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No. 100: Jul-Aug 1995

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When Different Universes Rub Together

Over the past few years, more than one theorist has proposed that our universe coexists with at least one, perhaps many, other universes. Said universes are constituted of particles possessing properties so different from own own that we cannot normally discern the reality of these other "existences." In other words, astronomers cannot visually see the stars of these "shadow universes, nor do our detectors of electricity and magnetism acknowledge them. Normally, the subatomic "shadow" particles do not interact with our own particles either. Then, why even bother to contemplate shadow universes? Well, physicists say that none of their laws prohibits the existence of these other universes, and that's reason enough to search for a "looking-glass" entrance of some sort.

Just suppose that the particles of one of these shadow universes do possess mass (or whatever shadow physicists call it). Some speculate that this shadow mass could be the "missing mass" that cosmologists have been looking for and can't find. Cosmologists need something palpable out there to explain the puzzling dynamics of galaxies and other phenomena. Some physicists in our universe have conceived of a situation where our universe may "rub together" with a shadow universe. [Honestly!] During such less-than-cataclysmic encounters, some of the electric charge on our-world particles could be "scraped off" and transferred to shadow-world particles, enabling us to finally detect them!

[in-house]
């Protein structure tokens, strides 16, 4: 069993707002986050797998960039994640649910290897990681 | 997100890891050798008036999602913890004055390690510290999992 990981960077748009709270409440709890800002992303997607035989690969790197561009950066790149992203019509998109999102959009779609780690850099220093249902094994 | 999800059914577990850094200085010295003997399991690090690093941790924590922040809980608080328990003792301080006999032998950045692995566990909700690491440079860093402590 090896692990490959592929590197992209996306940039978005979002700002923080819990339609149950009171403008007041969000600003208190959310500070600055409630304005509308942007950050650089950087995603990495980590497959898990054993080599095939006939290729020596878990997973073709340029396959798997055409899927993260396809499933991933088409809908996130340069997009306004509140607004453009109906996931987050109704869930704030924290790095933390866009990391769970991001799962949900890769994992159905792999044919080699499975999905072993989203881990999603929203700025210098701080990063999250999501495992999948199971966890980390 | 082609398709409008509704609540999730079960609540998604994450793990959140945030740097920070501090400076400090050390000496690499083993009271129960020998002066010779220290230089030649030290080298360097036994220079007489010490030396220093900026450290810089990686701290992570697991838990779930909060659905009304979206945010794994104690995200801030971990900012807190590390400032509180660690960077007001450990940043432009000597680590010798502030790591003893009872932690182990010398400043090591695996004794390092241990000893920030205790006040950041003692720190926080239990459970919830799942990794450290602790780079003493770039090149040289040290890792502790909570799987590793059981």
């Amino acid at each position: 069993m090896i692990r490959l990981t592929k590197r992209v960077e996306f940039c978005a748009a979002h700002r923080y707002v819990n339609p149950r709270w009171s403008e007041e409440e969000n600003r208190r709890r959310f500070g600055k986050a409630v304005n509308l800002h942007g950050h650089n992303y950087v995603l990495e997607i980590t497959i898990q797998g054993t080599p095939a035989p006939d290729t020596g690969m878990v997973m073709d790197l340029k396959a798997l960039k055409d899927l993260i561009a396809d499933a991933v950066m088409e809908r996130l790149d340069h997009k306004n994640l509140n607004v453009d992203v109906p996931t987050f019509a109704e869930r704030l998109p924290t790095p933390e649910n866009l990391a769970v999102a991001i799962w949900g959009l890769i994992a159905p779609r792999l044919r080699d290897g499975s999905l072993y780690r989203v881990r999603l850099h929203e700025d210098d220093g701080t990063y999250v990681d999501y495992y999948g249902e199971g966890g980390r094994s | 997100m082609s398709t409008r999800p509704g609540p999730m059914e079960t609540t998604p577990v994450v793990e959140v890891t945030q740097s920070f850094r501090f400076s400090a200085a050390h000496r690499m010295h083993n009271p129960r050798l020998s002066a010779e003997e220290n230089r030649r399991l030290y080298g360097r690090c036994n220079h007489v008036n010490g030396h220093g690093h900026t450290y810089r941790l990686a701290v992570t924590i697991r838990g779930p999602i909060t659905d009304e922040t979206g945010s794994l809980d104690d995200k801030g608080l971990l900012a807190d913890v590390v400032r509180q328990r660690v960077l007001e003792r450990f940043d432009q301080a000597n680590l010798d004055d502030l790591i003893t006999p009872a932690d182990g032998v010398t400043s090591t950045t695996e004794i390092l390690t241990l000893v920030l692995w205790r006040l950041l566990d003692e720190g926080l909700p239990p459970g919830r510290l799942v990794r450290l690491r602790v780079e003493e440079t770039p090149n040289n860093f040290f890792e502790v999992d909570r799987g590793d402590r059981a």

This possibility obviously calls for experiments aimed at detecting other-world particles with electric charges of, say, one-thousandth of an electron's charge. The search is now underway at SLAC (Stanford Linear Accelerator Center).

(Travis, John; "How Quixotic Is SLAC's Quest to Detect 'Crazy Particle'?" Science, 267:1424, 1995.)

Shadow Comment. Obviously, weird phenomena might transpire when and where universes rub together. One area of frequent rubbing is probably the Bermuda Triangle! Had enough? We have.

From Science Frontiers #100, JUL-AUG 1995. 1995-2000 William R. Corliss